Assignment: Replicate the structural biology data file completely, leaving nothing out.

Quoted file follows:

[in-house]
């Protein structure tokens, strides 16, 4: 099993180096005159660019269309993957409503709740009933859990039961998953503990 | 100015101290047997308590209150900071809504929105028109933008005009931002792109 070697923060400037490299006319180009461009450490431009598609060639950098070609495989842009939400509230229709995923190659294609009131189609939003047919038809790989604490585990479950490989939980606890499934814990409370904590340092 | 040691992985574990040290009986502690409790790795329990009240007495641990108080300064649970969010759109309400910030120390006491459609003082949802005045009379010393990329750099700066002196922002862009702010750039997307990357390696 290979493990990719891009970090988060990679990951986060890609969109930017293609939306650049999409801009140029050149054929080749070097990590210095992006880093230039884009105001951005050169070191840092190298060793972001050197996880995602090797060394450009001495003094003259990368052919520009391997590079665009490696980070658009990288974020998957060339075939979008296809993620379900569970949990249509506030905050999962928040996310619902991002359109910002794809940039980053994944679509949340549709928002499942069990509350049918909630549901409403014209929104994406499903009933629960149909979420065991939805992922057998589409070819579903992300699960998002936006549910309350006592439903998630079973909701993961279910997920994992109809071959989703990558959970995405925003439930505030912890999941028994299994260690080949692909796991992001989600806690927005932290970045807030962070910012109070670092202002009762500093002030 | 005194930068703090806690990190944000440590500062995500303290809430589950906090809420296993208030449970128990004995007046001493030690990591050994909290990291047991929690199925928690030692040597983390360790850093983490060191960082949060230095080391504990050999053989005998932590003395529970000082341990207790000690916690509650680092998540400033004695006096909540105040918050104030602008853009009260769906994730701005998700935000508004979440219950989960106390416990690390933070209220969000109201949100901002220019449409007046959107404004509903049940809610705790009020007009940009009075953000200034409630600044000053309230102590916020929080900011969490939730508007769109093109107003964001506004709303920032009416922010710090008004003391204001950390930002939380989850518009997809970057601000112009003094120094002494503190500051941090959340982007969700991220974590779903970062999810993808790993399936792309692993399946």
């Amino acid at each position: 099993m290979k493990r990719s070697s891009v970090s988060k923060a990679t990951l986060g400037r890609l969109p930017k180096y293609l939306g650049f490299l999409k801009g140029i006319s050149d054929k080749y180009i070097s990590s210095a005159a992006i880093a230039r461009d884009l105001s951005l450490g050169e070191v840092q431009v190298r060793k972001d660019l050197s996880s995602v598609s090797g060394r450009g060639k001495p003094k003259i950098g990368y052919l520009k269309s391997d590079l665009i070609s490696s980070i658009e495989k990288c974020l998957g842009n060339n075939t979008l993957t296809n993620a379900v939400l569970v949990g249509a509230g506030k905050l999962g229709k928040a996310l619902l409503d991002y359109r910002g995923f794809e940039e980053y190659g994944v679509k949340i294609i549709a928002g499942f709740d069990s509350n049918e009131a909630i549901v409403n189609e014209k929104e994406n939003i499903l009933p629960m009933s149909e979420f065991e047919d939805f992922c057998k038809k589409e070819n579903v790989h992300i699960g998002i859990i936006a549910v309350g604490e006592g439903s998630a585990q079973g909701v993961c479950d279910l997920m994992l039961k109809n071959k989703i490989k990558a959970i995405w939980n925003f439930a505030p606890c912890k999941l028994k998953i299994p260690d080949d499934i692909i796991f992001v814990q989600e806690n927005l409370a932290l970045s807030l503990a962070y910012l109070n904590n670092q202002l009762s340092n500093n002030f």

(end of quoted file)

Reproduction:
[in-house]
């Protein structure tokens, strides 16, 4: 099993180096005159660019269309993957409503709740009933859990039961998953503990 | 100015101290047997308590209150900071809504929105028109933008005009931002792109 070697923060400037490299006319180009461009450490431009598609060639950098070609495989842009939400509230229709995923190659294609009131189609939003047919038809790989604490585990479950490989939980606890499934814990409370904590340092 | 040691992985574990040290009986502690409790790795329990009240007495641990108080300064649970969010759109309400910030120390006491459609003082949802005045009379010393990329750099700066002196922002862009702010750039997307990357390696 290979493990990719891009970090988060990679990951986060890609969109930017293609939306650049999409801009140029050149054929080749070097990590210095992006880093230039884009105001951005050169070191840092190298060793972001050197996880995602090797060394450009001495003094003259990368052919520009391997590079665009490696980070658009990288974020998957060339075939979008296809993620379900569970949990249509506030905050999962928040996310619902991002359109910002794809940039980053994944679509949340549709928002499942069990509350049918909630549901409403014209929104994406499903009933629960149909979420065991939805992922057998589409070819579903992300699960998002936006549910309350006592439903998630079973909701993961279910997920994992109809071959989703990558959970995405925003439930505030912890999941028994299994260690080949692909796991992001989600806690927005932290970045807030962070910012109070670092202002009762500093002030 | 005194930068703090806690990190944000440590500062995500303290809430589950906090809420296993208030449970128990004995007046001493030690990591050994909290990291047991929690199925928690030692040597983390360790850093983490060191960082949060230095080391504990050999053989005998932590003395529970000082341990207790000690916690509650680092998540400033004695006096909540105040918050104030602008853009009260769906994730701005998700935000508004979440219950989960106390416990690390933070209220969000109201949100901002220019449409007046959107404004509903049940809610705790009020007009940009009075953000200034409630600044000053309230102590916020929080900011969490939730508007769109093109107003964001506004709303920032009416922010710090008004003391204001950390930002939380989850518009997809970057601000112009003094120094002494503190500051941090959340982007969700991220974590779903970062999810993808790993399936792309692993399946």
């Amino acid at each position: 099993m290979k493990r990719s070697s891009v970090s988060k923060a990679t990951l986060g400037r890609l969109p930017k180096y293609l939306g650049f490299l999409k801009g140029i006319s050149d054929k080749y180009i070097s990590s210095a005159a992006i880093a230039r461009d884009l105001s951005l450490g050169e070191v840092q431009v190298r060793k972001d660019l050197s996880s995602v598609s090797g060394r450009g060639k001495p003094k003259i950098g990368y052919l520009k269309s391997d590079l665009i070609s490696s980070i658009e495989k990288c974020l998957g842009n060339n075939t979008l993957t296809n993620a379900v939400l569970v949990g249509a509230g506030k905050l999962g229709k928040a996310l619902l409503d991002y359109r910002g995923f794809e940039e980053y190659g994944v679509k949340i294609i549709a928002g499942f709740d069990s509350n049918e009131a909630i549901v409403n189609e014209k929104e994406n939003i499903l009933p629960m009933s149909e979420f065991e047919d939805f992922c057998k038809k589409e070819n579903v790989h992300i699960g998002i859990i936006a549910v309350g604490e006592g439903s998630a585990q079973g909701v993961c479950d279910l997920m994992l039961k109809n071959k989703i490989k990558a959970i995405w939980n925003f439930a505030p606890c912890k999941l028994k998953i299994p260690d080949d499934i692909i796991f992001v814990q989600e806690n927005l409370a932290l970045s807030l503990a962070y910012l109070n904590n670092q202002l009762s340092n500093n002030f």